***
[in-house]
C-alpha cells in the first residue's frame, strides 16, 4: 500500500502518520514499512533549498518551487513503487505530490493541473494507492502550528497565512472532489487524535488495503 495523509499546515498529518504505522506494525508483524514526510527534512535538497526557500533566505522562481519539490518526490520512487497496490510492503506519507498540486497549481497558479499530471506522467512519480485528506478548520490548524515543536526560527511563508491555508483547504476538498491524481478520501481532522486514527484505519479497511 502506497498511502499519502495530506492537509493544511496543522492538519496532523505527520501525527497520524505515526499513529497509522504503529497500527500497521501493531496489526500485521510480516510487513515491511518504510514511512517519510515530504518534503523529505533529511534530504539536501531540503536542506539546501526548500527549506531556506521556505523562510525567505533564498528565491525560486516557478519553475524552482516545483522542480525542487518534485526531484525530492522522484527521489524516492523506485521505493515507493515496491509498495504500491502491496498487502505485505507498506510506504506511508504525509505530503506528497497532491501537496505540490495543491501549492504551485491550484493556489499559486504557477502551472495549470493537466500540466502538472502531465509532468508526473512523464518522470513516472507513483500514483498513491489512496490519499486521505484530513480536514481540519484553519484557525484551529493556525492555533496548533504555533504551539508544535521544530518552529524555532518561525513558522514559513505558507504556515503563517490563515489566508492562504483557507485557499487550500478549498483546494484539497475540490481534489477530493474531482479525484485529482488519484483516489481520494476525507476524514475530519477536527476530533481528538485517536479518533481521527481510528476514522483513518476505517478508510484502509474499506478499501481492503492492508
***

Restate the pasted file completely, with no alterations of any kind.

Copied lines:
[in-house]
C-alpha cells in the first residue's frame, strides 16, 4: 500500500502518520514499512533549498518551487513503487505530490493541473494507492502550528497565512472532489487524535488495503 495523509499546515498529518504505522506494525508483524514526510527534512535538497526557500533566505522562481519539490518526490520512487497496490510492503506519507498540486497549481497558479499530471506522467512519480485528506478548520490548524515543536526560527511563508491555508483547504476538498491524481478520501481532522486514527484505519479497511 502506497498511502499519502495530506492537509493544511496543522492538519496532523505527520501525527497520524505515526499513529497509522504503529497500527500497521501493531496489526500485521510480516510487513515491511518504510514511512517519510515530504518534503523529505533529511534530504539536501531540503536542506539546501526548500527549506531556506521556505523562510525567505533564498528565491525560486516557478519553475524552482516545483522542480525542487518534485526531484525530492522522484527521489524516492523506485521505493515507493515496491509498495504500491502491496498487502505485505507498506510506504506511508504525509505530503506528497497532491501537496505540490495543491501549492504551485491550484493556489499559486504557477502551472495549470493537466500540466502538472502531465509532468508526473512523464518522470513516472507513483500514483498513491489512496490519499486521505484530513480536514481540519484553519484557525484551529493556525492555533496548533504555533504551539508544535521544530518552529524555532518561525513558522514559513505558507504556515503563517490563515489566508492562504483557507485557499487550500478549498483546494484539497475540490481534489477530493474531482479525484485529482488519484483516489481520494476525507476524514475530519477536527476530533481528538485517536479518533481521527481510528476514522483513518476505517478508510484502509474499506478499501481492503492492508